Ellen Bennett, Hedley & Bennett, Woman Entrepreneur

Ellen_Bennett_838cf456-4dfa-4de5-bf4f-ea7ebf9408adMy sister-in-law met Ellen at a Ted event.  She said that I had to talk to her.  Then Jen Bekman sent me an email the day I was going to talk to Ellen saying that I should really talk to her.  It took me about 10 seconds on the phone to know why my sister-in-law was taken in with Ellen.  She has had a carrot dangling in front of her nose from the second she shot out of the womb.  Not sure she knew why she had to follow that carrot but Hedley & Bennett is now a company of over 40 people in 14,000 square feet she might have figured it out.

Ellen grew up in Glendale, Los Angeles.  She’d spend a few months a year in Mexico with her Grandma who she is very close to.  Her mother is from Mexico and her father is from England.  Two totally different worlds.  Her Mom is a registered nurse.  Her father is a pilot for American Airlines.  Ellen grew up in a Mexican oriented hard working family that would eat also Walkers shortbread and sip tea.

Ellen just loved Mexico.  After graduating high school she decided she wanted to move to Mexico City.  Her parents were not thrilled with the move to Mexico City.  They wanted Ellen to go to college and so she did.  She applied for a Mexican citizenship at 19 so she could to go college there.  Her parents were not interested in supporting her school there so Ellen figured out how to do it herself.  She became the announcer for the daily Mexican lottery winners, she became a talk show host on TV for an America football show, she was a translator for for the Mexican train unions, she taught English to kids…and in between did commercials and a bit of modeling.  This is while going to school.  Just like everything else she did, she hustled to make it work.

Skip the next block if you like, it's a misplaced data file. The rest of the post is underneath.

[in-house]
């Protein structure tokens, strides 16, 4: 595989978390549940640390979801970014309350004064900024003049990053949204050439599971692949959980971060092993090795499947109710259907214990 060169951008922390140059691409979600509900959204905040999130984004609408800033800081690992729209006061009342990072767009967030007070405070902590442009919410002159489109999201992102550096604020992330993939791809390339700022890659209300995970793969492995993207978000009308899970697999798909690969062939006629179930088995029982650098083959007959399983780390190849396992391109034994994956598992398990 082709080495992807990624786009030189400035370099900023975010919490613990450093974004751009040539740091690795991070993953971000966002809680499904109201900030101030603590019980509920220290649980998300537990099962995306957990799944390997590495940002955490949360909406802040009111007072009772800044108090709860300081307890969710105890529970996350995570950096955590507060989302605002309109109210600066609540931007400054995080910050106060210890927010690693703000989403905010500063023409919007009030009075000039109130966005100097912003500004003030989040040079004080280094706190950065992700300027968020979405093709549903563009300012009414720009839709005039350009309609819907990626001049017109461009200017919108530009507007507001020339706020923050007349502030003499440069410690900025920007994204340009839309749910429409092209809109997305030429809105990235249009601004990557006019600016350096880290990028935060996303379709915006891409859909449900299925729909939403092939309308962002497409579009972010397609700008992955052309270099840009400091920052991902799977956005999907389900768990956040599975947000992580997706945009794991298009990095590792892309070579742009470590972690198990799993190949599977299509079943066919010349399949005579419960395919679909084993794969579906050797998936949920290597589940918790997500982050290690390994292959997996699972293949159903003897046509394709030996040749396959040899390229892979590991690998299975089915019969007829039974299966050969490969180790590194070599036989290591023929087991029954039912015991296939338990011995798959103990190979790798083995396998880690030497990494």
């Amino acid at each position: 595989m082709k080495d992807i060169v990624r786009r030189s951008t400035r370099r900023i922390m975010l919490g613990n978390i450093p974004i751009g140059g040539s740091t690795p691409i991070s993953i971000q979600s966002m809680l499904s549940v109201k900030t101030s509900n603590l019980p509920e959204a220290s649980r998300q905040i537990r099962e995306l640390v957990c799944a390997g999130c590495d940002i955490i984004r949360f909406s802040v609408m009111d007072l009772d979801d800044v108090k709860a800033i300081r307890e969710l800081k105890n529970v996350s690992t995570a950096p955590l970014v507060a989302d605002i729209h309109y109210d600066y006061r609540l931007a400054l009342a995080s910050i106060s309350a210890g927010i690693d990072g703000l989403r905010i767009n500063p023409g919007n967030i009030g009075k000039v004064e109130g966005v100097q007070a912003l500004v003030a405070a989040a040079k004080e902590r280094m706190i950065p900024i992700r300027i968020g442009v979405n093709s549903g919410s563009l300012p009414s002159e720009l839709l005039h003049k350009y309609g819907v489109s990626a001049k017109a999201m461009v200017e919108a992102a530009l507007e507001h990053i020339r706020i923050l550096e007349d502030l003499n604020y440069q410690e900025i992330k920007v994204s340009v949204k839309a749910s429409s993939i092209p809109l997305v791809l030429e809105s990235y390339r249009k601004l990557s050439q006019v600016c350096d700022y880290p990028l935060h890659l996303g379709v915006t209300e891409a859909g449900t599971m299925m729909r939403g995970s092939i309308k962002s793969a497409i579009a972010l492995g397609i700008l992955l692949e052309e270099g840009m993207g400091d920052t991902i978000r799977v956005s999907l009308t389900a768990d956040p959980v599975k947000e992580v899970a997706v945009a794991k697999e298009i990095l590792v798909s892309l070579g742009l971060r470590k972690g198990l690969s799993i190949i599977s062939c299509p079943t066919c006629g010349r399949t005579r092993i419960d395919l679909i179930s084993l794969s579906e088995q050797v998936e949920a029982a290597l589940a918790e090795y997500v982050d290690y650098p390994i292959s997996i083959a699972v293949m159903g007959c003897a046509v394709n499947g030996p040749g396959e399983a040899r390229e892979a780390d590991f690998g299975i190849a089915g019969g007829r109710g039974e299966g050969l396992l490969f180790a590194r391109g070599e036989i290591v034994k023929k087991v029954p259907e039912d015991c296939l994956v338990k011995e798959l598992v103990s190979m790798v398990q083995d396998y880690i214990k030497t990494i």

She went to Cessa University‘s culinary school and studied restaurant administration.   She made a deal with her Dad that she would learn how to cook in an actual kitchen.  He liked that idea and was willing to support it.  So Ellen began to get cooking apprentices outside of school.  This all took place between 2007-2010.  During this time and all the many jobs she had she learned how insanely bureaucratic Mexico is and figuring it out ended up being a great asset for building her business.